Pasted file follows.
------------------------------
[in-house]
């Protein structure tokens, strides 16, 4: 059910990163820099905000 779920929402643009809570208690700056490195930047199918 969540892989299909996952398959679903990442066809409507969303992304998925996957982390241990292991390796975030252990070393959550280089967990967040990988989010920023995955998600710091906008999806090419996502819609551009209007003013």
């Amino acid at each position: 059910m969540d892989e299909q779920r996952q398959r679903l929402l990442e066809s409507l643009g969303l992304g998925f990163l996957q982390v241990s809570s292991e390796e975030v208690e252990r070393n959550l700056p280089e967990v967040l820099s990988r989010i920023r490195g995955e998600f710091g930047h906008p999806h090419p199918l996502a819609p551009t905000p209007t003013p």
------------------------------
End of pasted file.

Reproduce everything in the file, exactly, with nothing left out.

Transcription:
[in-house]
């Protein structure tokens, strides 16, 4: 059910990163820099905000 779920929402643009809570208690700056490195930047199918 969540892989299909996952398959679903990442066809409507969303992304998925996957982390241990292991390796975030252990070393959550280089967990967040990988989010920023995955998600710091906008999806090419996502819609551009209007003013």
């Amino acid at each position: 059910m969540d892989e299909q779920r996952q398959r679903l929402l990442e066809s409507l643009g969303l992304g998925f990163l996957q982390v241990s809570s292991e390796e975030v208690e252990r070393n959550l700056p280089e967990v967040l820099s990988r989010i920023r490195g995955e998600f710091g930047h906008p999806h090419p199918l996502a819609p551009t905000p209007t003013p």